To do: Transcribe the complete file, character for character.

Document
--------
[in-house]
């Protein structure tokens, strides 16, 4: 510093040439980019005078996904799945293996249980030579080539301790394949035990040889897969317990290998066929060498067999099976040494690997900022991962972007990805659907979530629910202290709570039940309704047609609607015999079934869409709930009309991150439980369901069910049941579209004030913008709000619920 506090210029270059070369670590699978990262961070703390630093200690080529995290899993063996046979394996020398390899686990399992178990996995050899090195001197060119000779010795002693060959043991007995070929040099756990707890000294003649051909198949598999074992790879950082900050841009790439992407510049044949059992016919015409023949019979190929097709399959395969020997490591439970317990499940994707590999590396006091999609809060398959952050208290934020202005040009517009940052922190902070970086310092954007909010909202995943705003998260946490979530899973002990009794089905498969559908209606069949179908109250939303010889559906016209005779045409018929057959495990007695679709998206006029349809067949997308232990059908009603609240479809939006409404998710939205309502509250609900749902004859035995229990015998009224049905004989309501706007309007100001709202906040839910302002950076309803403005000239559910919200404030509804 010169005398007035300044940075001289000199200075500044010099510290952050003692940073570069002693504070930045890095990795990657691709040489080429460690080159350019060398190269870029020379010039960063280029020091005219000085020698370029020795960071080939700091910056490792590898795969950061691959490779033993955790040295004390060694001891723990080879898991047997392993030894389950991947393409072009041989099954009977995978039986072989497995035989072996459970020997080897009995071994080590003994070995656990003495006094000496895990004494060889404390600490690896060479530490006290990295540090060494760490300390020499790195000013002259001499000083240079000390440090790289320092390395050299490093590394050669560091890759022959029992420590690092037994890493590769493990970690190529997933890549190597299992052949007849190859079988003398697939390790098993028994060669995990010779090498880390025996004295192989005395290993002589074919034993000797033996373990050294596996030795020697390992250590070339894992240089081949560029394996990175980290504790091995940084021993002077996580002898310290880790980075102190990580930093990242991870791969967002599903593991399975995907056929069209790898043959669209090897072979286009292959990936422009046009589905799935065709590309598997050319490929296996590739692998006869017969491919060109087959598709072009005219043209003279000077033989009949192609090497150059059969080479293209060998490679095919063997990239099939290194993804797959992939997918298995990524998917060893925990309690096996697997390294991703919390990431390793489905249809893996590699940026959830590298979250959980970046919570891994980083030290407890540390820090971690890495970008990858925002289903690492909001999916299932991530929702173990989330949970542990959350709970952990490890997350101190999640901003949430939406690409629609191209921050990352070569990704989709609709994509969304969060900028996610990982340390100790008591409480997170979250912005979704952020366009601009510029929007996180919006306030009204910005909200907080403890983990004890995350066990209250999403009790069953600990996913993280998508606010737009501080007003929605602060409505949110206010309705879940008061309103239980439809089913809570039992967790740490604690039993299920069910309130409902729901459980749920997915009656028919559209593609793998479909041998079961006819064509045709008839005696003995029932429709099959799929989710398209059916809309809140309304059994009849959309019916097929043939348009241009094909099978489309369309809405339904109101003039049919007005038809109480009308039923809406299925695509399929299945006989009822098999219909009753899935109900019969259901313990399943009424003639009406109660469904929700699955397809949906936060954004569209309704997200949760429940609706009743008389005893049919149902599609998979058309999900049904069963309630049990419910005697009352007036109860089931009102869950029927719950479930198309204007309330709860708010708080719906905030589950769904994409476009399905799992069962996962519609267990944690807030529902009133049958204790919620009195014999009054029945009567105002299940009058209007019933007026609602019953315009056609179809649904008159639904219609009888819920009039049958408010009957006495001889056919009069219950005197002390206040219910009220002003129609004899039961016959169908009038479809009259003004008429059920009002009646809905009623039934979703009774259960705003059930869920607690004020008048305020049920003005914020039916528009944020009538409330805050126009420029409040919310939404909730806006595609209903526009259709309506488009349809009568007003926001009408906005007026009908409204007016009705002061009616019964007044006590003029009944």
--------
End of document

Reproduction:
[in-house]
């Protein structure tokens, strides 16, 4: 510093040439980019005078996904799945293996249980030579080539301790394949035990040889897969317990290998066929060498067999099976040494690997900022991962972007990805659907979530629910202290709570039940309704047609609607015999079934869409709930009309991150439980369901069910049941579209004030913008709000619920 506090210029270059070369670590699978990262961070703390630093200690080529995290899993063996046979394996020398390899686990399992178990996995050899090195001197060119000779010795002693060959043991007995070929040099756990707890000294003649051909198949598999074992790879950082900050841009790439992407510049044949059992016919015409023949019979190929097709399959395969020997490591439970317990499940994707590999590396006091999609809060398959952050208290934020202005040009517009940052922190902070970086310092954007909010909202995943705003998260946490979530899973002990009794089905498969559908209606069949179908109250939303010889559906016209005779045409018929057959495990007695679709998206006029349809067949997308232990059908009603609240479809939006409404998710939205309502509250609900749902004859035995229990015998009224049905004989309501706007309007100001709202906040839910302002950076309803403005000239559910919200404030509804 010169005398007035300044940075001289000199200075500044010099510290952050003692940073570069002693504070930045890095990795990657691709040489080429460690080159350019060398190269870029020379010039960063280029020091005219000085020698370029020795960071080939700091910056490792590898795969950061691959490779033993955790040295004390060694001891723990080879898991047997392993030894389950991947393409072009041989099954009977995978039986072989497995035989072996459970020997080897009995071994080590003994070995656990003495006094000496895990004494060889404390600490690896060479530490006290990295540090060494760490300390020499790195000013002259001499000083240079000390440090790289320092390395050299490093590394050669560091890759022959029992420590690092037994890493590769493990970690190529997933890549190597299992052949007849190859079988003398697939390790098993028994060669995990010779090498880390025996004295192989005395290993002589074919034993000797033996373990050294596996030795020697390992250590070339894992240089081949560029394996990175980290504790091995940084021993002077996580002898310290880790980075102190990580930093990242991870791969967002599903593991399975995907056929069209790898043959669209090897072979286009292959990936422009046009589905799935065709590309598997050319490929296996590739692998006869017969491919060109087959598709072009005219043209003279000077033989009949192609090497150059059969080479293209060998490679095919063997990239099939290194993804797959992939997918298995990524998917060893925990309690096996697997390294991703919390990431390793489905249809893996590699940026959830590298979250959980970046919570891994980083030290407890540390820090971690890495970008990858925002289903690492909001999916299932991530929702173990989330949970542990959350709970952990490890997350101190999640901003949430939406690409629609191209921050990352070569990704989709609709994509969304969060900028996610990982340390100790008591409480997170979250912005979704952020366009601009510029929007996180919006306030009204910005909200907080403890983990004890995350066990209250999403009790069953600990996913993280998508606010737009501080007003929605602060409505949110206010309705879940008061309103239980439809089913809570039992967790740490604690039993299920069910309130409902729901459980749920997915009656028919559209593609793998479909041998079961006819064509045709008839005696003995029932429709099959799929989710398209059916809309809140309304059994009849959309019916097929043939348009241009094909099978489309369309809405339904109101003039049919007005038809109480009308039923809406299925695509399929299945006989009822098999219909009753899935109900019969259901313990399943009424003639009406109660469904929700699955397809949906936060954004569209309704997200949760429940609706009743008389005893049919149902599609998979058309999900049904069963309630049990419910005697009352007036109860089931009102869950029927719950479930198309204007309330709860708010708080719906905030589950769904994409476009399905799992069962996962519609267990944690807030529902009133049958204790919620009195014999009054029945009567105002299940009058209007019933007026609602019953315009056609179809649904008159639904219609009888819920009039049958408010009957006495001889056919009069219950005197002390206040219910009220002003129609004899039961016959169908009038479809009259003004008429059920009002009646809905009623039934979703009774259960705003059930869920607690004020008048305020049920003005914020039916528009944020009538409330805050126009420029409040919310939404909730806006595609209903526009259709309506488009349809009568007003926001009408906005007026009908409204007016009705002061009616019964007044006590003029009944």